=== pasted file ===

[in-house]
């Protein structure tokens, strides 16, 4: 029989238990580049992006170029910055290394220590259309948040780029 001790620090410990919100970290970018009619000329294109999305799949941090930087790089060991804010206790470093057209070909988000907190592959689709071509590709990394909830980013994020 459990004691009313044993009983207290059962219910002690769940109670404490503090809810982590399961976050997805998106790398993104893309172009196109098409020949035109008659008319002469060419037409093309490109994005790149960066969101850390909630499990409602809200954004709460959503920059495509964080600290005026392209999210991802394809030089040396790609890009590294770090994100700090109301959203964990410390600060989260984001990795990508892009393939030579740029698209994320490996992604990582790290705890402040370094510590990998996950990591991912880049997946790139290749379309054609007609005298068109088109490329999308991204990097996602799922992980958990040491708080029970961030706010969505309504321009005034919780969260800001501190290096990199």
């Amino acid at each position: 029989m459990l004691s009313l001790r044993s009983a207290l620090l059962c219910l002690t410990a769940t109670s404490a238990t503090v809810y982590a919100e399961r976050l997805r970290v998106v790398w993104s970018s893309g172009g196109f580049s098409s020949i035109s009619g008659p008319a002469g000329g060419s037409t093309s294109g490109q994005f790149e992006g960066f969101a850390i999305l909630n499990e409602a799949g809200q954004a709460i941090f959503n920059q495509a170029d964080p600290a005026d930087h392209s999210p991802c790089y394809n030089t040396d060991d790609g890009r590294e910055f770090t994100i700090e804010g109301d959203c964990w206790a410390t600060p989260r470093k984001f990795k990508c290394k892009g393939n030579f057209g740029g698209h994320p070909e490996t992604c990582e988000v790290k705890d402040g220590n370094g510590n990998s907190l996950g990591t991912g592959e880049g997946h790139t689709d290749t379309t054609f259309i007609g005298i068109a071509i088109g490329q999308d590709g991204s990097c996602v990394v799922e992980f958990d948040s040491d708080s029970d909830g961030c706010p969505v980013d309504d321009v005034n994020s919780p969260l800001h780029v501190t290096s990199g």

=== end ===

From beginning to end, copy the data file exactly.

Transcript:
[in-house]
């Protein structure tokens, strides 16, 4: 029989238990580049992006170029910055290394220590259309948040780029 001790620090410990919100970290970018009619000329294109999305799949941090930087790089060991804010206790470093057209070909988000907190592959689709071509590709990394909830980013994020 459990004691009313044993009983207290059962219910002690769940109670404490503090809810982590399961976050997805998106790398993104893309172009196109098409020949035109008659008319002469060419037409093309490109994005790149960066969101850390909630499990409602809200954004709460959503920059495509964080600290005026392209999210991802394809030089040396790609890009590294770090994100700090109301959203964990410390600060989260984001990795990508892009393939030579740029698209994320490996992604990582790290705890402040370094510590990998996950990591991912880049997946790139290749379309054609007609005298068109088109490329999308991204990097996602799922992980958990040491708080029970961030706010969505309504321009005034919780969260800001501190290096990199």
């Amino acid at each position: 029989m459990l004691s009313l001790r044993s009983a207290l620090l059962c219910l002690t410990a769940t109670s404490a238990t503090v809810y982590a919100e399961r976050l997805r970290v998106v790398w993104s970018s893309g172009g196109f580049s098409s020949i035109s009619g008659p008319a002469g000329g060419s037409t093309s294109g490109q994005f790149e992006g960066f969101a850390i999305l909630n499990e409602a799949g809200q954004a709460i941090f959503n920059q495509a170029d964080p600290a005026d930087h392209s999210p991802c790089y394809n030089t040396d060991d790609g890009r590294e910055f770090t994100i700090e804010g109301d959203c964990w206790a410390t600060p989260r470093k984001f990795k990508c290394k892009g393939n030579f057209g740029g698209h994320p070909e490996t992604c990582e988000v790290k705890d402040g220590n370094g510590n990998s907190l996950g990591t991912g592959e880049g997946h790139t689709d290749t379309t054609f259309i007609g005298i068109a071509i088109g490329q999308d590709g991204s990097c996602v990394v799922e992980f958990d948040s040491d708080s029970d909830g961030c706010p969505v980013d309504d321009v005034n994020s919780p969260l800001h780029v501190t290096s990199g």